Episode 11: Painting a Greener World

Welcome to 3 Changes a Week: your weekly update on how to save the planet.

Earth without art is just “eh”.

This is a fairly specific list of changes, but as a member of University of Exeter Art Society (and an artist myself) one of the major things I struggle with is how much excessive waste gets produced by the art supplies I buy. This is one of the major switches or reductions I have struggled to make.

To reduce costs, I often have to buy online, which also adds more packaging. Sometimes it seems like my art might have to take a back seat because of its impact on the environment, which is, of course, a huge shame.

I get particularly riled up about the thin plastic that covers canvases, and seems to be unavoidable. This article will detail my research into art products that have a lower environmental impact and where they can be purchased.

Remember, however, it is always useful to look in stores; whether these be cheap places like the Range, or specialist art shops, to see what they stock that is low in packaging. For example, shops may sell pencils, brushes or pens individually, which may be more expensive, but means no throw-away packaging (at least at consumer level). If you do need to buy online, note that it is always better to buy in bulk, as with food, with things like paint or pencils, to limit packaging.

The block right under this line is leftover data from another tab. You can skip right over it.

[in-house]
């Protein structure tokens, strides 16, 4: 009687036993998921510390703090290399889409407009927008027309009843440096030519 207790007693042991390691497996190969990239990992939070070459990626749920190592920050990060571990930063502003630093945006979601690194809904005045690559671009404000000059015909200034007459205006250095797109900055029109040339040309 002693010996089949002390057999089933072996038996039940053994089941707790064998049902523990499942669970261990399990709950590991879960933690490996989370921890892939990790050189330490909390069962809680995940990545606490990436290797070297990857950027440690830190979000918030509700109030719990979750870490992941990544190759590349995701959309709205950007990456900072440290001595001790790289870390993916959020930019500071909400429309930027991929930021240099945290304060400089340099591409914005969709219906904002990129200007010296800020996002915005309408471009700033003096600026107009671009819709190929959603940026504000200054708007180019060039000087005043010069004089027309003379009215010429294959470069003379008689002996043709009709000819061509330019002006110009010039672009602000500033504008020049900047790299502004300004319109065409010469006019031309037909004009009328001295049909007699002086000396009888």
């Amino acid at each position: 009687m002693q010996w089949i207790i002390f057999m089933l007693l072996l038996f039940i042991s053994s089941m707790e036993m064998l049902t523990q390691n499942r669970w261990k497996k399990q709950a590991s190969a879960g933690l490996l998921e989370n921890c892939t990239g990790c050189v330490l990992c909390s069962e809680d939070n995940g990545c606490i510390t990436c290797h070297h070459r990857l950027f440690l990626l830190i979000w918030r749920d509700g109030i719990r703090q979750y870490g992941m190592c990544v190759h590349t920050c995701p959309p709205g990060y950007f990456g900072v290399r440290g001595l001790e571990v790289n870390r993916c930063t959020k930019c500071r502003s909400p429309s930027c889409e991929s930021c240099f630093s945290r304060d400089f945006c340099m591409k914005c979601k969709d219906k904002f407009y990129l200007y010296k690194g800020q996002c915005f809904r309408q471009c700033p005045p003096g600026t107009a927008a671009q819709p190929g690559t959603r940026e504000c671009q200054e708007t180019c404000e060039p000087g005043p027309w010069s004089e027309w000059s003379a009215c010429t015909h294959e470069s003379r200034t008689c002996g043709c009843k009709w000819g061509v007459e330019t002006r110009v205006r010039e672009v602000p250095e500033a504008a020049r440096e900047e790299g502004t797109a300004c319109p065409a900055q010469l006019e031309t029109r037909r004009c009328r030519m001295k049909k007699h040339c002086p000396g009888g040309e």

Ease: ****

Cost: wooden paintbrushes add no extra cost over plastic, wooden palettes are around £5 and the linked refillable ink pen is £23

Many paint brushes, palettes, or palette knives, are now made of plastic. This has to be binned and does not biodegrade when it has reached the end of its use. However, there are many paintbrushes available with wooden handles, which means at least part of them will eventually biodegrade (although they will probably be varnished, which unfortunately won’t help). There is also the case of natural (animal-based) versus plastic based bristles: animal hair ones will obviously biodegrade, but are not vegan-friendly. The type of bristle you might want to use will also depend on your medium.

I also saw that the Range stocked a nice cheap range of Windsor & Newton metal and wooden palette knives, that were very sturdy and would last much better than my current cheap plastic one, and with no packaging; you can have a look here, but go in store to buy. Similarly, you could try a wooden palette like this one, rather than a plastic one, which is also more likely to snap.

Also consider that pens will necessarily have plastic waste from casing at the end of their lifetimes. If you like working in ink, consider a refillable ink pen, with a refillable cartridge. You use a pot of ink, which lasts for years, and dip the cartridge in and suck up the ink before screwing back into the pen.

This is the one I have, and it is very smooth and well-weighted, but a little pricey (I got it as a gift). Alternatively, purchase a standard refillable cartridge that you could use with a fountain pen you already own. This refillable technical drawing pen might also be worth a look for those who do fine line work. Also note that charcoal, as a natural material, is a great eco-friendly tool, alongside pencil.